Yesterday, ALA released a press release summarizing the meetings between ALA President Molly Raphael, an ALA delegation and representatives from publishers Penguin, Macmillan, Random House, Simon & Schuster and Perseus. It’s a great summary of the meeting. The discussions show promise! Here is the text, copied in full from the ALA press release:
American Library Association (ALA) President Molly Raphael led an ALA delegation to New York last week to meet separately with representatives from publishers Penguin, Macmillan, Random House, Simon & Schuster and Perseus.
The representatives at these meetings included CEOs, division presidents and other executives.
“We had frank discussions related to library e-book lending and are appreciative of the serious engagement by these publishers. Many of the meetings extended for a longer time than scheduled, and all ended with the expectation of a continuing dialogue between each publisher and ALA,” Raphael said.
She said that in each meeting, “we reaffirmed our mutual desire to bring authors and readers together. Indeed, publishers and libraries enjoy a long history of productive relationships toward this end. There was ready acknowledgment of the key role that libraries and publishers play in society. And there was a desire for a mutually beneficial way forward for library e-book lending.”
Acknowledging that the e-book format will continue to accelerate, as will e-content in general, Raphael said that, despite their common mission of linking authors and readers, libraries and publishers have some goals that diverge. “It is these differences that lead to varying views in the library and publishing worlds of business models and overall short- and long-term strategies.”
She said the discussions with publishers who already sell e-books to libraries focused on how to maintain and strengthen those relationships. Libraries, she said, play a key role in “discoverability,” identifying the most relevant works for the communities they serve.
“We weed out titles and feature new titles. We construct displays in our libraries and sponsor author events, often in partnership with local bookstores. We provide literacy training; support for book groups; and offer myriad other services that promote reading and book genres, titles and authors,” she said. “These publishers clearly place a high value on the library role in discoverability, and we agreed to continue discussions on how best to provide and promote e-books to library patrons.”
In meeting with publishers who do not sell e-books, “we shared our profession’s concerns regarding the impact of these practices on library users, many of whom rely solely on the public library for their reading choices.”
The meeting revealed some misconceptions about how libraries operate. Once those issues were clarified, she said, some of the publishers’ concerns were mitigated.
“For example, some publishers had the impression that libraries lend to whomever visited their respective websites, thus making collections available virtually worldwide without restriction.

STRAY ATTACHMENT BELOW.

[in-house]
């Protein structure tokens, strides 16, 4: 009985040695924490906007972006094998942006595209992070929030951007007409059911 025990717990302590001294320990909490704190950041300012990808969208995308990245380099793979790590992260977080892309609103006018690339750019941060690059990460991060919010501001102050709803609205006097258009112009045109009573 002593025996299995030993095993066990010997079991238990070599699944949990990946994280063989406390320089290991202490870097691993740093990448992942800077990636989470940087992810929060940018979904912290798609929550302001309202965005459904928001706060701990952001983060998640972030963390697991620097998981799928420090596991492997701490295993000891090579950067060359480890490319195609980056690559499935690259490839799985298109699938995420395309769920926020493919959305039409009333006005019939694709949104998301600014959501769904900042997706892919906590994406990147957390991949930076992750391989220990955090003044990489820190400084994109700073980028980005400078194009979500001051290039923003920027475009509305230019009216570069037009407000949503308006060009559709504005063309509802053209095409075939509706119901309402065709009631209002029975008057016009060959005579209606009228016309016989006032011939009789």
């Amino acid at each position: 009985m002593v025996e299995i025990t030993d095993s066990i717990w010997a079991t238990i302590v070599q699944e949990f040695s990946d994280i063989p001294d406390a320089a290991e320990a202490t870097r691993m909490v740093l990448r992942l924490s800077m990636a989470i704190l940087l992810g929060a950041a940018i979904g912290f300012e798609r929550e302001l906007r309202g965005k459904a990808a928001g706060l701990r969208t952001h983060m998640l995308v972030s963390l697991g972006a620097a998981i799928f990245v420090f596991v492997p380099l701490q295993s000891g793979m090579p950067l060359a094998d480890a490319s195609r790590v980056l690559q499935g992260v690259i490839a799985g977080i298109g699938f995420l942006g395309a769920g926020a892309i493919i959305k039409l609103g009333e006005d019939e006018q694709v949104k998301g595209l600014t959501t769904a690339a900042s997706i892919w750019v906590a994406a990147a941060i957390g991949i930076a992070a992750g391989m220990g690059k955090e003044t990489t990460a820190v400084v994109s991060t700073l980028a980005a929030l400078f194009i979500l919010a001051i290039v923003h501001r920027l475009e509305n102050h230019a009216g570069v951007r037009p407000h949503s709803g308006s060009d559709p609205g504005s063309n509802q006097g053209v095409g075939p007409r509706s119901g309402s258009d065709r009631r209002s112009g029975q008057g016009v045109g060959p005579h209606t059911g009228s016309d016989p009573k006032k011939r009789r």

We explained the close ties between a library and its community and that collection development is based on what our users want to find in their libraries. Thus, we emphasized, e-book collections—financed mostly through local tax dollars—reflect local interests, with access restricted to the cardholders of each individual library,” she said.
She said ALA agreed to provide feedback on any ideas they may have. She also said that publishers agreed to consider proposals from ALA.
One key issue that emerged, she said, was the concern of publishers that the ready download-ability of library e-books could adversely impact sales. From the viewpoint of publishers, there is some security in the “friction” provided in borrowing a print book, which often involves two trips – one to pick up the book and another to return it.
Another issue that arose in all of the meetings was the influential role of intermediaries—aggregators or retailers—in library e-book lending.
“It was agreed that we—publishers, libraries, intermediaries and others—operate in an ecosystem that is experiencing profound change. At the same time, a thorough understanding of the ecosystem backed by reliable data is not readily available, and deserves increased attention from ALA and others,” she said.
Raphael said that the biggest lesson to be drawn from the meetings was the importance of direct communication.
“We didn’t leave New York with complete and perfect solutions; that wouldn’t have been a realistic expectation. But I am happy with the progress that we made on multiple fronts—establishing ongoing direct lines of communication and correcting misconceptions about libraries, to mention only two. Much work remains to fully grasp the rapidly changing context of digital content and libraries and to converge on solutions that all key stakeholders can live with. We must find these solutions so that libraries can continue to provide the best possible service to their communities.”
She said there will be further communication with these five publishers, as well as contact with other publishers and intermediaries and additional activities within the framework of ALA’s Digital Content and Libraries Working Group.
She advised those interested to look for further communications from the co-chairs of the Working Group, the chairs of its subgroups and ALA leadership in the near future.